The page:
CALUMET CITY | Chicago may have a reputation for electoral hijinks, but an attorney for a candidate who was removed Friday from the primary election ballot said Calumet City’s electoral system makes Chicago look good by comparison.
“I've done my legal work on elections in Chicago, which has its reputation,” said Marni Willenson, an attorney for Imani Akin, who wanted to run for a post on the City Council. “But what's happening in Calumet City is worse.”
The Electoral Board said Akin's nominating petitions were not notarized in accordance with the law, even though Willenson said she submitted several exhibits showing that Akin's petitions were in compliance.
By removing Akin along with mayoral hopeful Victor Green and alderman candidate Hope Allen, the ballot for the Feb. 26 Democratic primary now consists solely of Mayor Michelle Markiewicz Qualkinbush, City Clerk Nyota Figgs, City Treasurer Gerald Tarka and the incumbent aldermen. No candidates are running for office in a Republican primary in Calumet City.
Willenson said she thinks that goes completely contrary to the spirit of election law.
“Fundamentally, what the law says is to put the candidates on the ballot and let the people decide who they want,” she said.
Qualkinbush was not available on Friday to comment.
Willenson plans to file an appeal in the Cook County Circuit Court on Akin’s behalf once she receives a written order from the Electoral Board, which she expects to happen early next week.
Also formally removed from the ballot on Friday were Green and Allen, who were running as a pair against the slates of Qualkinbush and mayoral hopeful Brian Wilson. The Electoral Board ruled Green's and Allen's nominating petitions were not properly notarized.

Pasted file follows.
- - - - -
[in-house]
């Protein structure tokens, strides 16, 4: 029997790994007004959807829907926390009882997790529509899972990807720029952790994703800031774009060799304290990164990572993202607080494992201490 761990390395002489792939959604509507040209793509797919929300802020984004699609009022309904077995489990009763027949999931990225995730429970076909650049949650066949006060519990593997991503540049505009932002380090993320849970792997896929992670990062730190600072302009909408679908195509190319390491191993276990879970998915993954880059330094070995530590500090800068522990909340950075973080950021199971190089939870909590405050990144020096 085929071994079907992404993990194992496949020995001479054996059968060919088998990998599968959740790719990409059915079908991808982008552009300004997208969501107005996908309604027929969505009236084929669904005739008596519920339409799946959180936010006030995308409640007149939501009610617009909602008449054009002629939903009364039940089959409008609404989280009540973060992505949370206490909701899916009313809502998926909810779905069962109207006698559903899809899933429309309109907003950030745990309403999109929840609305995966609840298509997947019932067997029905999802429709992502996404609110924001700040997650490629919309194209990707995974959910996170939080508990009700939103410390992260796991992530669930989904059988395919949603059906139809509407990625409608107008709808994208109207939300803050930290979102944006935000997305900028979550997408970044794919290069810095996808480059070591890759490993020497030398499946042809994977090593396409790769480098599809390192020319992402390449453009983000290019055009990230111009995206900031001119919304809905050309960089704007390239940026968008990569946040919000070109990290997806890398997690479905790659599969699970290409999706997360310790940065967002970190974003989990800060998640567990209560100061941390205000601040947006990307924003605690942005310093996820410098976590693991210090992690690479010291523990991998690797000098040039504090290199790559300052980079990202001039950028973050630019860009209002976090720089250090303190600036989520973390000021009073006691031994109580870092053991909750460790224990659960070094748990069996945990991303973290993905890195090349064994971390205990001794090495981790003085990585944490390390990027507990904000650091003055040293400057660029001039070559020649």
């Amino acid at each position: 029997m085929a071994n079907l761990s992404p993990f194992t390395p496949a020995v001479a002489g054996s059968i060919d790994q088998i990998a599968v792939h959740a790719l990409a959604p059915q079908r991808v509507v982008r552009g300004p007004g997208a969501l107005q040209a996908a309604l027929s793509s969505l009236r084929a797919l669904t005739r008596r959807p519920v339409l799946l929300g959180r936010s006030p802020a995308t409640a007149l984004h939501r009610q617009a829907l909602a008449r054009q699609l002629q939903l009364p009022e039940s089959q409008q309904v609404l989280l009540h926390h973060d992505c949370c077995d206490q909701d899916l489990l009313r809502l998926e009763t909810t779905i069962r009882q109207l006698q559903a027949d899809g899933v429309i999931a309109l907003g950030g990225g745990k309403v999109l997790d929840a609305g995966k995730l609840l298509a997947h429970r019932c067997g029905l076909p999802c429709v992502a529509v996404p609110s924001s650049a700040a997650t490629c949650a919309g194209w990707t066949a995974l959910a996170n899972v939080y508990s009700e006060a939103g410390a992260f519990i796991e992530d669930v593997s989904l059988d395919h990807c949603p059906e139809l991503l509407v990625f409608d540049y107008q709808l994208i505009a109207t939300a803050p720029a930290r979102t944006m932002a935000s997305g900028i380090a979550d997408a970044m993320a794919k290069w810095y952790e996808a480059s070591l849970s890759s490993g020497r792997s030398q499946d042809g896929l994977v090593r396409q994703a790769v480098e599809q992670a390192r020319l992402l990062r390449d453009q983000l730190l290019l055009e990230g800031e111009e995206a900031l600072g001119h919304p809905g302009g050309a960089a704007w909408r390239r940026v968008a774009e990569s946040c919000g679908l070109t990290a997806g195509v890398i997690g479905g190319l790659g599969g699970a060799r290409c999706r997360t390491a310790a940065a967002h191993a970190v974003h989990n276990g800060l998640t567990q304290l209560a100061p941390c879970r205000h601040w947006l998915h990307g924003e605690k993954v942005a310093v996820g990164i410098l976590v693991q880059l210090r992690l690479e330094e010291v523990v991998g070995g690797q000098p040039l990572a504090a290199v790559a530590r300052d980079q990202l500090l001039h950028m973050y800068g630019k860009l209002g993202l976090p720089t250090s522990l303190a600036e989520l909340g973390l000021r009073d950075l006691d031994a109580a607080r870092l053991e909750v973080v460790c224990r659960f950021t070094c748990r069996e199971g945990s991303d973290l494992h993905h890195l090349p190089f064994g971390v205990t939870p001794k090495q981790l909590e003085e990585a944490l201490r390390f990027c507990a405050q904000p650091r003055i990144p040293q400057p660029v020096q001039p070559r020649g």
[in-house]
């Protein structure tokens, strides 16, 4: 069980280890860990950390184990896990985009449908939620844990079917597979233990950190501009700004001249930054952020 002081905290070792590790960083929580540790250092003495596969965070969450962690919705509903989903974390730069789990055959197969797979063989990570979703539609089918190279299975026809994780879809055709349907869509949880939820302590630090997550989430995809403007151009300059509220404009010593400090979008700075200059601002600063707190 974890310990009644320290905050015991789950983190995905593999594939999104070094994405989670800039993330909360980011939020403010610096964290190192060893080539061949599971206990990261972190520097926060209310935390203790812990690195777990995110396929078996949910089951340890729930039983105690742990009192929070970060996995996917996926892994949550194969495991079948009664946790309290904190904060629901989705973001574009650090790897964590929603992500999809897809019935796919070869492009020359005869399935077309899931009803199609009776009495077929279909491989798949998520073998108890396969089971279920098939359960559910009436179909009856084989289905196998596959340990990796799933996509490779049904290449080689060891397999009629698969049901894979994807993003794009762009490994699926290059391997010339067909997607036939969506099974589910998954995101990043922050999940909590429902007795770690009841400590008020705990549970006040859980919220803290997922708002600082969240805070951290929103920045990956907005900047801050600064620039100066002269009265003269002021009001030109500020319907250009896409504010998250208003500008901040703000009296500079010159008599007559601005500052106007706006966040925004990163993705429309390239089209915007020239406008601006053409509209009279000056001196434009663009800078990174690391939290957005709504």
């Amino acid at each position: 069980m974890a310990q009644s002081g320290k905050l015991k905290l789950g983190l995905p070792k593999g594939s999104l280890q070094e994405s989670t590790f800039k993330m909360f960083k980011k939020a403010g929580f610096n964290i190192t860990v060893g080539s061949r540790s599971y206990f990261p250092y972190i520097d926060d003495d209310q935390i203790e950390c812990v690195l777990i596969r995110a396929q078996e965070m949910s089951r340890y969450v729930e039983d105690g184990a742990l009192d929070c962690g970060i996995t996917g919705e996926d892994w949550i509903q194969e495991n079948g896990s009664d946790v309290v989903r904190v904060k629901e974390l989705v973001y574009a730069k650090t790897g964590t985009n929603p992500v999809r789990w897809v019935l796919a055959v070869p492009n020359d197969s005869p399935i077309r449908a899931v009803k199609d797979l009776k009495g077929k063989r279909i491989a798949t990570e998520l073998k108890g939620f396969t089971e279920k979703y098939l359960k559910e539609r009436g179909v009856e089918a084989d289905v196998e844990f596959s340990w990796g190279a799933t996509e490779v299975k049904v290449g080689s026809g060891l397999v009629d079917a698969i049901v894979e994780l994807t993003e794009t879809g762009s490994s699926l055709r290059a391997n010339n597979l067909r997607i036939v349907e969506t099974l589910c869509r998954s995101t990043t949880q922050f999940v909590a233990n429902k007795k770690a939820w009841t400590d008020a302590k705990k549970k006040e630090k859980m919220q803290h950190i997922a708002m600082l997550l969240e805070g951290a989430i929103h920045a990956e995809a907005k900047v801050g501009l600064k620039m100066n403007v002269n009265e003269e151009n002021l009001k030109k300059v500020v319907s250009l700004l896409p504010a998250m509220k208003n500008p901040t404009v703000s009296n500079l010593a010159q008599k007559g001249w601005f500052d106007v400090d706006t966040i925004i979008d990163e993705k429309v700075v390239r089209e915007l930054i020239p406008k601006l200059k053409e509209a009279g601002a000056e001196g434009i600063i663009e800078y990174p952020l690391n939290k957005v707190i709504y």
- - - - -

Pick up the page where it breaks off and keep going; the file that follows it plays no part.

Wilson's slate-mates were previously removed from the ballot for the same reason, and their appeals are pending in Cook County court before County Division Presiding Judge Edmund Ponce de Leòn.
Allen was a personal secretary to Qualkinbush and worked on the mayor’s 2009 re-election campaign until Allen's city job was cut several years ago in a budget-cutting move. Allen said Friday’s decision to remove her from the ballot was not a surprise.
“They're removing everybody,” she said. “We're going to have to fight (in court) to get back on the ballot.”
Green and Allen are being represented by attorney Adam Lasker, who also may take on Akin’s case when it goes to the Cook County courts, although Akin had not made a decision on that matter as of Friday.
Although the primary ballot is clear for now, Calumet City’s Electoral Board is not yet finished.
The board is scheduled to convene again Monday at City Hall to consider the challenge to Wilson’s mayoral campaign. He withdrew from the Feb. 26 primary and submitted new nominating petitions to run as a political independent in the April 9 municipal elections.
But supporters of Qualkinbush and Green both filed their own challenges to those petitions, which City Attorney Burt Odelson said will be considered starting next week. Wilson was not available Friday to comment.